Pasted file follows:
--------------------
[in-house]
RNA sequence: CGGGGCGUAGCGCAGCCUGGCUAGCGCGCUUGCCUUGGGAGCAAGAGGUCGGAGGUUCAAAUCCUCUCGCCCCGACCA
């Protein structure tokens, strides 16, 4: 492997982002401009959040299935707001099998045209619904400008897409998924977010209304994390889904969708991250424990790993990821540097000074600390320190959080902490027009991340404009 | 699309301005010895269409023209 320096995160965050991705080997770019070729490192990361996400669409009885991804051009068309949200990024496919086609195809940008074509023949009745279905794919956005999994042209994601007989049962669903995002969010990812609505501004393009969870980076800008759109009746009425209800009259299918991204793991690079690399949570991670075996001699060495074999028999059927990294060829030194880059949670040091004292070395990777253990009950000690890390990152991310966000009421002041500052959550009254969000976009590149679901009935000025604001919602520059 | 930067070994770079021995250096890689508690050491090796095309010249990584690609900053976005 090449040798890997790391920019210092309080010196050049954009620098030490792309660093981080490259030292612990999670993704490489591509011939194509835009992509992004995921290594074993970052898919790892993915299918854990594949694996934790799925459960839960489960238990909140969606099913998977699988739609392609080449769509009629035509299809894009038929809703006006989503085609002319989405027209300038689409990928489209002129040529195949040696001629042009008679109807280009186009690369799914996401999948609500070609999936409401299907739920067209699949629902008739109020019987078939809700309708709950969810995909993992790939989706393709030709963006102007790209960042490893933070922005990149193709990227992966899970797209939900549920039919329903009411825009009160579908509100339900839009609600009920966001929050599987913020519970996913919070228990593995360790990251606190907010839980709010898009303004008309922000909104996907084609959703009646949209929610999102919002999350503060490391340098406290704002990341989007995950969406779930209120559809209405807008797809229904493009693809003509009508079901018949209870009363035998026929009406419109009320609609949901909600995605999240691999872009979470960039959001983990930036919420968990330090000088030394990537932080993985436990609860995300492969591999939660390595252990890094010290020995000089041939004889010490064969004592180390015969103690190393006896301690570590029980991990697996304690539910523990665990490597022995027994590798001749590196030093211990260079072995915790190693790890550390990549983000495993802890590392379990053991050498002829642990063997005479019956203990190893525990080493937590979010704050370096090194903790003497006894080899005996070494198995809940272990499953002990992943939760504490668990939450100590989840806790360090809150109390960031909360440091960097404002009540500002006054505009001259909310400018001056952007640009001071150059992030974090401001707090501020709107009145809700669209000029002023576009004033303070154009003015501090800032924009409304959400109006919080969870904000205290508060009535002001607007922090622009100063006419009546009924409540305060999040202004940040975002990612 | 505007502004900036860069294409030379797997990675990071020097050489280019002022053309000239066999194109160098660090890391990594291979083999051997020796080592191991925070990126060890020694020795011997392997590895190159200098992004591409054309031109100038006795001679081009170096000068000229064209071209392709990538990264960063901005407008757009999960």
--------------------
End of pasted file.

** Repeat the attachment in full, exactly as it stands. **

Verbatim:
[in-house]
RNA sequence: CGGGGCGUAGCGCAGCCUGGCUAGCGCGCUUGCCUUGGGAGCAAGAGGUCGGAGGUUCAAAUCCUCUCGCCCCGACCA
């Protein structure tokens, strides 16, 4: 492997982002401009959040299935707001099998045209619904400008897409998924977010209304994390889904969708991250424990790993990821540097000074600390320190959080902490027009991340404009 | 699309301005010895269409023209 320096995160965050991705080997770019070729490192990361996400669409009885991804051009068309949200990024496919086609195809940008074509023949009745279905794919956005999994042209994601007989049962669903995002969010990812609505501004393009969870980076800008759109009746009425209800009259299918991204793991690079690399949570991670075996001699060495074999028999059927990294060829030194880059949670040091004292070395990777253990009950000690890390990152991310966000009421002041500052959550009254969000976009590149679901009935000025604001919602520059 | 930067070994770079021995250096890689508690050491090796095309010249990584690609900053976005 090449040798890997790391920019210092309080010196050049954009620098030490792309660093981080490259030292612990999670993704490489591509011939194509835009992509992004995921290594074993970052898919790892993915299918854990594949694996934790799925459960839960489960238990909140969606099913998977699988739609392609080449769509009629035509299809894009038929809703006006989503085609002319989405027209300038689409990928489209002129040529195949040696001629042009008679109807280009186009690369799914996401999948609500070609999936409401299907739920067209699949629902008739109020019987078939809700309708709950969810995909993992790939989706393709030709963006102007790209960042490893933070922005990149193709990227992966899970797209939900549920039919329903009411825009009160579908509100339900839009609600009920966001929050599987913020519970996913919070228990593995360790990251606190907010839980709010898009303004008309922000909104996907084609959703009646949209929610999102919002999350503060490391340098406290704002990341989007995950969406779930209120559809209405807008797809229904493009693809003509009508079901018949209870009363035998026929009406419109009320609609949901909600995605999240691999872009979470960039959001983990930036919420968990330090000088030394990537932080993985436990609860995300492969591999939660390595252990890094010290020995000089041939004889010490064969004592180390015969103690190393006896301690570590029980991990697996304690539910523990665990490597022995027994590798001749590196030093211990260079072995915790190693790890550390990549983000495993802890590392379990053991050498002829642990063997005479019956203990190893525990080493937590979010704050370096090194903790003497006894080899005996070494198995809940272990499953002990992943939760504490668990939450100590989840806790360090809150109390960031909360440091960097404002009540500002006054505009001259909310400018001056952007640009001071150059992030974090401001707090501020709107009145809700669209000029002023576009004033303070154009003015501090800032924009409304959400109006919080969870904000205290508060009535002001607007922090622009100063006419009546009924409540305060999040202004940040975002990612 | 505007502004900036860069294409030379797997990675990071020097050489280019002022053309000239066999194109160098660090890391990594291979083999051997020796080592191991925070990126060890020694020795011997392997590895190159200098992004591409054309031109100038006795001679081009170096000068000229064209071209392709990538990264960063901005407008757009999960």